In a video, model Londone Myers shows us what it’s really like to have black hair at a fashion show

In a video, model Londone Myers shows us what it’s really like to have black hair at a fashion show
Londone Myers walks in Louis Vuitton’s spring/summer 2018 runway show during Paris Fashion Week. Pascal Le Segretain/Getty Images
Londone Myers walks in Louis Vuitton’s spring/summer 2018 runway show during Paris Fashion Week. Pascal Le Segretain/Getty Images

Thanks to women like Jourdan Dunn, Duckie Thot and Leomie Anderson, we’re familiar with the issues facing black models when they sit down to get their hair done at fashion shows or photoshoots. Often faced with hairstylists who don’t know how to deal with black hair — let alone natural hair — black models can feel highly disrespected.

Now, thanks to model Londone Myers, we know exactly what this uncomfortable situation really looks like. In a time-lapse video posted on her Instagram during Paris Fashion Week, Myers captured what it’s like to be treated differently than her fellow models — just because of her hair.

In the video, Myers is left sitting alone and doing nothing as hairstylists buzz around the white models behind her.

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“I don’t need special treatment from anyone,” Myers wrote in the video’s caption. “What I need is for hairstylists to learn how to do black hair. I’m so tired of people avoiding doing my hair at shows. How dare you try to send me down the runway with a linty busted afro. We all know if you tried that on a white model you’d be canceled. If one doesn’t stand, we all fall. If it isn’t my fro, it’ll probably be yours.”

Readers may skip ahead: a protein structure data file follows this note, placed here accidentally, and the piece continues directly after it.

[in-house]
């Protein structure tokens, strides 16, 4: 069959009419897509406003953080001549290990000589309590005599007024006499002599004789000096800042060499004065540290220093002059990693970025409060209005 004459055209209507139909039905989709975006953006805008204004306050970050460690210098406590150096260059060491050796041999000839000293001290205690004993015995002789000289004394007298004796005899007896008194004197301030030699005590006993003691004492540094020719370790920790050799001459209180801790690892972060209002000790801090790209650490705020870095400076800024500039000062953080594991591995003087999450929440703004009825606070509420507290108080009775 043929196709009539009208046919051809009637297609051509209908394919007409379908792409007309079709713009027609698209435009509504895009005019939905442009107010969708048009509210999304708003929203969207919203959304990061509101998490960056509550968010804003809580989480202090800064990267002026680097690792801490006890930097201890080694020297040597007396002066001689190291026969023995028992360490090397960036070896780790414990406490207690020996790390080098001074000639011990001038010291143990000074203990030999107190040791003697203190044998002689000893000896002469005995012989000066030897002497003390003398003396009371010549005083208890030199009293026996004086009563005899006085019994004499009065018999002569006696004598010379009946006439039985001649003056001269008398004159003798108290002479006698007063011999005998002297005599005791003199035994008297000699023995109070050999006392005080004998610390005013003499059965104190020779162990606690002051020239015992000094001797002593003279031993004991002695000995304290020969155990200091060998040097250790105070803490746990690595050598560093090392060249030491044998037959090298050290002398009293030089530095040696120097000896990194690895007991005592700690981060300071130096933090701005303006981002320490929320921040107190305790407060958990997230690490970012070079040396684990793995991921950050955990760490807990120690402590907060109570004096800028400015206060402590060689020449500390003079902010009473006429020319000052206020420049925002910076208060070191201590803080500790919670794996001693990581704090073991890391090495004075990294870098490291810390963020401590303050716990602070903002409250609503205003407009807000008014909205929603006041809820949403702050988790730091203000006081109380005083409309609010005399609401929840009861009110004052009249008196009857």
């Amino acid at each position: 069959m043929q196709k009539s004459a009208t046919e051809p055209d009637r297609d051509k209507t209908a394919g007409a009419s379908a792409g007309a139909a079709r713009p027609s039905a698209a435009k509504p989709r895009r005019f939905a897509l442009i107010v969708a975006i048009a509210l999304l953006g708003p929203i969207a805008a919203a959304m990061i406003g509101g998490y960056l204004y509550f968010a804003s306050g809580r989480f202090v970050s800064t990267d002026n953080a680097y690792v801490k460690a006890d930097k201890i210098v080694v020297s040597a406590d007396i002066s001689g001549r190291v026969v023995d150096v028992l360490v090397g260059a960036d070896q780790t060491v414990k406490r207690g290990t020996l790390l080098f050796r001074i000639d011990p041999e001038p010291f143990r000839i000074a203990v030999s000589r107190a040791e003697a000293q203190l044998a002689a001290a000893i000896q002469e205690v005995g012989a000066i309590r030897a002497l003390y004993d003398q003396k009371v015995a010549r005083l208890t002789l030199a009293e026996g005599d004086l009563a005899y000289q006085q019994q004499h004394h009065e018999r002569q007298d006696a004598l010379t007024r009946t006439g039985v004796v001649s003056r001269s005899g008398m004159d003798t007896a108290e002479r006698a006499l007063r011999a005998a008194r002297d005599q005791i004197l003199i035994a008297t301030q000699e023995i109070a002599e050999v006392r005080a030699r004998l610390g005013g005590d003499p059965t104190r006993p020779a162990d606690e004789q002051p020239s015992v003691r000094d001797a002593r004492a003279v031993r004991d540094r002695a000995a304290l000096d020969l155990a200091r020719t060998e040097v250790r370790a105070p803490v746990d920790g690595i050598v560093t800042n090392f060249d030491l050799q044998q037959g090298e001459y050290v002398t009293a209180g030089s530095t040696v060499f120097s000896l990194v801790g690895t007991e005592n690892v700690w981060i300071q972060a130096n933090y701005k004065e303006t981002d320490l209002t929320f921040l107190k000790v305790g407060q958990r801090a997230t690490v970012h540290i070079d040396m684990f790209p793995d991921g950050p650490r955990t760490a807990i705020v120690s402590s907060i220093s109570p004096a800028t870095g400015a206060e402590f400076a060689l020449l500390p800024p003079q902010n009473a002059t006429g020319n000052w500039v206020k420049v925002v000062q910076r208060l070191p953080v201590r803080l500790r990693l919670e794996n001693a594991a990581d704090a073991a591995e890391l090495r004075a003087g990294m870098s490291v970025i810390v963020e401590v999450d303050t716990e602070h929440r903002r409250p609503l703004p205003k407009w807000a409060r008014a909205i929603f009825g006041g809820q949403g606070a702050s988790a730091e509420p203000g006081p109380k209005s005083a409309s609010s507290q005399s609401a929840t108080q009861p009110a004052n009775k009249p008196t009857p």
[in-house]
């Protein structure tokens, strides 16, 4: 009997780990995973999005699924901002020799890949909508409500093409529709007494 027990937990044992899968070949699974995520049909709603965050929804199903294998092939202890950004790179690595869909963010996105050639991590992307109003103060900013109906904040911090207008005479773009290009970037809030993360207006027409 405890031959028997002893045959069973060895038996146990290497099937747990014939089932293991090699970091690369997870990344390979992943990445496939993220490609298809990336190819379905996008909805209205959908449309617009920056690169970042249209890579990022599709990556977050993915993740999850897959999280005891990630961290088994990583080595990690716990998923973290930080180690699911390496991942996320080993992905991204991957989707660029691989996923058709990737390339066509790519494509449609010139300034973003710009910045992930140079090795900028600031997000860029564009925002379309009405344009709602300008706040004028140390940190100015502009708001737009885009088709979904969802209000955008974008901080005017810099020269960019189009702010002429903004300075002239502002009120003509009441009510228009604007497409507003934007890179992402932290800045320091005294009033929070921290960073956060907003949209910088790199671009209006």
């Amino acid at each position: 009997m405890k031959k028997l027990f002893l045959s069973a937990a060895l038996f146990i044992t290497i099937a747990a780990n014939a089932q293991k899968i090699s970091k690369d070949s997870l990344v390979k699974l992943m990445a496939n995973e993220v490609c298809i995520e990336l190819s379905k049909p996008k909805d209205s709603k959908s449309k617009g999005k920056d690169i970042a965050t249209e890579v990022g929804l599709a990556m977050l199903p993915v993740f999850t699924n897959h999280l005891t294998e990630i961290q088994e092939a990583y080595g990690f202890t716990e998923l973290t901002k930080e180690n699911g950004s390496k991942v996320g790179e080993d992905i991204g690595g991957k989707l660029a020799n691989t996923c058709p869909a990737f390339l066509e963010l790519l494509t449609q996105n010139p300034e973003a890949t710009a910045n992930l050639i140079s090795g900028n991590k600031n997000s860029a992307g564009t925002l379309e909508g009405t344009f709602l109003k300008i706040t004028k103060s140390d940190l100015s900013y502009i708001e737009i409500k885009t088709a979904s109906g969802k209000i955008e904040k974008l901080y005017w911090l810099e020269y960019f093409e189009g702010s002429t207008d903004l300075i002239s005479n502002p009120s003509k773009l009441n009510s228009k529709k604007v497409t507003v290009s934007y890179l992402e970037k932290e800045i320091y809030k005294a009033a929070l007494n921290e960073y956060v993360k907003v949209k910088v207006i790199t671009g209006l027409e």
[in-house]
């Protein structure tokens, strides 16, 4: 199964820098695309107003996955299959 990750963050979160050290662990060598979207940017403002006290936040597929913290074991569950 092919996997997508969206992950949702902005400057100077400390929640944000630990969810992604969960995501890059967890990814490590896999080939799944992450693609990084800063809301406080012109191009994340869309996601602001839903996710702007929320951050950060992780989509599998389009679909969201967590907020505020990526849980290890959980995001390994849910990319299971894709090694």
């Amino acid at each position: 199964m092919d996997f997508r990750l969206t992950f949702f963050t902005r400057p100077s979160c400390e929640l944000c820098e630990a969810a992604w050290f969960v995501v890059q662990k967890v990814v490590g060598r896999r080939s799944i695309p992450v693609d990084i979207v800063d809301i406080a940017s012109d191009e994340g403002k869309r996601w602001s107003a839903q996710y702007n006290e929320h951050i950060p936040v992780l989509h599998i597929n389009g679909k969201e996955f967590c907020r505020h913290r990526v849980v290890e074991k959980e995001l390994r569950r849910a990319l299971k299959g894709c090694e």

In an interview with Teen Vogue, Myers noted her fellow black models weren’t well-styled, either, with the stylists simply not knowing how to groom them.

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Looking through the comments section of Myers’ post, it’s clear other black models can relate to her video. Model Jourdana Phillips, who’s modeled in the Victoria’s Secret Fashion Show and often rocks her natural hair, wrote, “Now that we have more models of color we need hairstylists, makeup artists, photographers, etc. [who] know how to support black beauty.” Model Nejilka Arias also chimed in, writing, “Fashion wanted diversity right! Get some diverse hairstylists, too!”

This video comes at a very revealing time for the fashion industry. During London Fashion Week just a few weeks ago, Leomie Anderson went on BBC Radio 4 to talk about this very issue, saying she and her peers constantly have to battle hairstylists backstage.

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“With the hair, it’s the fact that yes, they have more natural hair on the runways, but they still don’t know how to treat our hair,” Anderson said. “My friend Maria Borges, she has a lovely, beautiful afro, and she said that when she came backstage to a show, they would literally say, ‘Oh her hair is done,’ and she’s like, ‘No, you need to brush it, you need to shape it.’ ... But to them, it’s, “Oh, already done.’”

On Myers’ post, Anderson herself commented: “They don’t even want to touch natural-haired girls! Good for you for standing up.”

Myers is continuing to speak out, writing a follow-up post in which she thanked her supporters and encouraged other models in the industry to speak up for the sake of the next generation of models.

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“I encourage my powerful working women [to] not only be brave and speak out against the mistreatment they face within the industry — but to also help out and support the newer generation,” Myers wrote. “There is more than enough room for more than one POC supermodel/ it girl at a time. We really need to take notes from the other POC who paved the way for us.”

Mic has reached out to Myers for further comment and will update this post when we hear back.